[ANN] Tezos 7.0 is now available on opam

Tezos executables and libraries have just been released on opam. You can thus build them from source with a simple opam install tezos and build your own projects upon them.

What is Tezos

Tezos is a distributed consensus platform with meta-consensus capability. Tezos not only comes to consensus about the state of its ledger, like Bitcoin or Ethereum. It also comes to consensus about how the protocol and the nodes should adapt and upgrade. For more information about the project, see https://tezos.com.

Our implementation of Tezos is written in OCaml. It is split into several libraries (command-line interface tezos-clic, peer-to-peer library tezos-p2p, cryptographic primitives tezos-crypto…) and executables (node tezos-node, client tezos-client…).

Useful Links

Source code for this particular implementation can be found at https://gitlab.com/tezos/tezos/. Developer documentation is available at https://tezos.gitlab.io/. In particular, documentation for this specific release (version 7.0) is available at http://tezos.gitlab.io/releases/version-7.html.

Installation Instructions

Tezos (internal compiler in order to self amend itself) requires a specific version of the compiler (OCaml 4.09.1):

opam switch 4.09.1

Tezos also requires some external libraries:

opam depext tezos

Finally, to install all binaries:

opam install tezos

Having never used tezos, is it possible to configure tezos to use anything other than tez’s - eg start a new blockchain and and use fiats as fuel?

You have several options to try out Tezos:

Thanks for mentioning the above. My question, though, was more about whether it’s easy to configure the tezos framework to use any other than a cryptocurrency. There seems to be a lot of excellent code in the tezos repo and there are many applications which could use a robust smart contract framework which don’t require cryptocurrencies - ie one could use fiat currencies, or anything else for that matter, to act as a fuel.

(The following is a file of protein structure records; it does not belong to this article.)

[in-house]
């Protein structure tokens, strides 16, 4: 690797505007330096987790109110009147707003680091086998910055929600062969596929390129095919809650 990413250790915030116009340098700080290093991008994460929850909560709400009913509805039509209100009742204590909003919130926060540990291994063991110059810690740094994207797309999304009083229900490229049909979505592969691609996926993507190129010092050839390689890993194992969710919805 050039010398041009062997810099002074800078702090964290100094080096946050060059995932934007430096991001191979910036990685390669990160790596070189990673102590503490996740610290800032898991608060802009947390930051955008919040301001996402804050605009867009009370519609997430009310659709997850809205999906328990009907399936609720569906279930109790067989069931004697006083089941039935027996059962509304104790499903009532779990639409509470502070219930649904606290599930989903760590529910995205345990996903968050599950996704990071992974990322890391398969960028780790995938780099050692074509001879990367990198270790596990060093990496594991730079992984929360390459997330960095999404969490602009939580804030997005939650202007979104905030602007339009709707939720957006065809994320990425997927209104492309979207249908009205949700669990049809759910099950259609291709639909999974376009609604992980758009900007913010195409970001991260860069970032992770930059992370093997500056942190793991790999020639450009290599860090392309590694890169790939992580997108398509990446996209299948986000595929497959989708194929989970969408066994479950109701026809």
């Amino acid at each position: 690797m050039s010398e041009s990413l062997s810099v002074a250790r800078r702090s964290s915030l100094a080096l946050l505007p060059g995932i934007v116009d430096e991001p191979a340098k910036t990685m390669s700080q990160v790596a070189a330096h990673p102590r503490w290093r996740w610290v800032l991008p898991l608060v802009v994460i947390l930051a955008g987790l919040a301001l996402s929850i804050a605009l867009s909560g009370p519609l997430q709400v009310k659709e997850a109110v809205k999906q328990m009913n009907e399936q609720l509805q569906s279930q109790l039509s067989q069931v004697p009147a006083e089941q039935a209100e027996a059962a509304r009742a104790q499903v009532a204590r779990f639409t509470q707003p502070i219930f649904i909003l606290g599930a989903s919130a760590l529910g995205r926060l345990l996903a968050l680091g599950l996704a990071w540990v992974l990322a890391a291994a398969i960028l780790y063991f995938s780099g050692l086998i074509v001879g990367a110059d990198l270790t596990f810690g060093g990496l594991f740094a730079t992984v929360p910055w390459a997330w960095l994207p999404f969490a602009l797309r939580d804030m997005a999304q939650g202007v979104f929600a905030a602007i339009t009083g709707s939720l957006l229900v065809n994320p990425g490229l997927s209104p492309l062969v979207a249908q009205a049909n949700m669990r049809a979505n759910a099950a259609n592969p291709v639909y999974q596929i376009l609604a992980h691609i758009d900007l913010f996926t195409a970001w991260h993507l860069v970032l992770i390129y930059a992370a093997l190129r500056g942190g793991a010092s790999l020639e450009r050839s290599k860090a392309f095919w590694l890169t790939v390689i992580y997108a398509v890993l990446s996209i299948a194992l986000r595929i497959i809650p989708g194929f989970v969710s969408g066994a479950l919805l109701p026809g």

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Tezos has a soft-updating mechanism that works (roughly) as follows:

The network starts with a genesis block (that’s empty) and a genesis protocol (“protocol” here means “economic protocol”: the rules according to which a block is or isn’t valid, according to which smart contracts are initiated and acted upon, according to which transactions take place, etc.). This genesis protocol includes a public key.

The genesis protocol has no notion of coin, currency, smart-contract, etc. Instead, the genesis protocol knows a single operation: a protocol injection. As a result, the first block of a tezos-based blockchain is always the genesis block, and the second block is always a block with a single operation: a protocol injection.

The protocol injection for genesis requires the operation to be signed by the private key that matches the public key specified in the genesis protocol. And the protocol injection changes the genesis protocol to a new protocol. This new protocol specifies what constitutes a valid block to add to the chain on top of the block that performed the protocol injection.

In the Tezos blockchain, the protocol injected on top of genesis included notions of coins and smart contracts and a proof-of-stake system. It also included an in-protocol voting system to inject new protocols based on consensus amongst coin-holders. (The teos nodes are even capable of obtaining new protocol sources over the p2p network that supports the chain. This is so nodes can fetch the protocols, compile them, and dynlink them: you don’t need to update/restart your node to get the protocol updates.) However, this is protocol arbitrary: you can start a new chain and inject a different protocol on top genesis.

For example, you could re-implement Bitcoin (proof-of-work, coins, transfer, etc.) as a protocol that you inject on top of genesis. Your chain would have a genesis block, then a block that activates your own version of bitcoin, and then the blocks after that would be similar to what you would find on any bitcoin-like chain.

Of particular interest to you, the protocol you inject can have entirely different on-chain notions and operations (e.g., a TCG/CCG with no coins at all but a notion of ownership over cards and some way to transfer them). One of the thing you can change is the soft-updating mechanism: the newly injected protocol can use a genesis style of updates (a “dictatorship” where a single person controls the protocol) or it can even include no soft-updating mechanism at all (a “stale” protocol where you need to hard-fork if you want to make significant changes).

For this use case (of starting your own chain with a different protocol), you might be better off cloning the git repository, doing some minimal clean up, etc. This is because the tezos binaries include the sources for all protocols that have been used on the tezos main chain (just so you don’t need to get them over the network even if you can).

You might be interested in the following blog post about how to write your own protocol: https://blog.nomadic-labs.com/how-to-write-a-tezos-protocol.html


Excellent - that is exactly what I was after - thanks so much for taking the time to write it.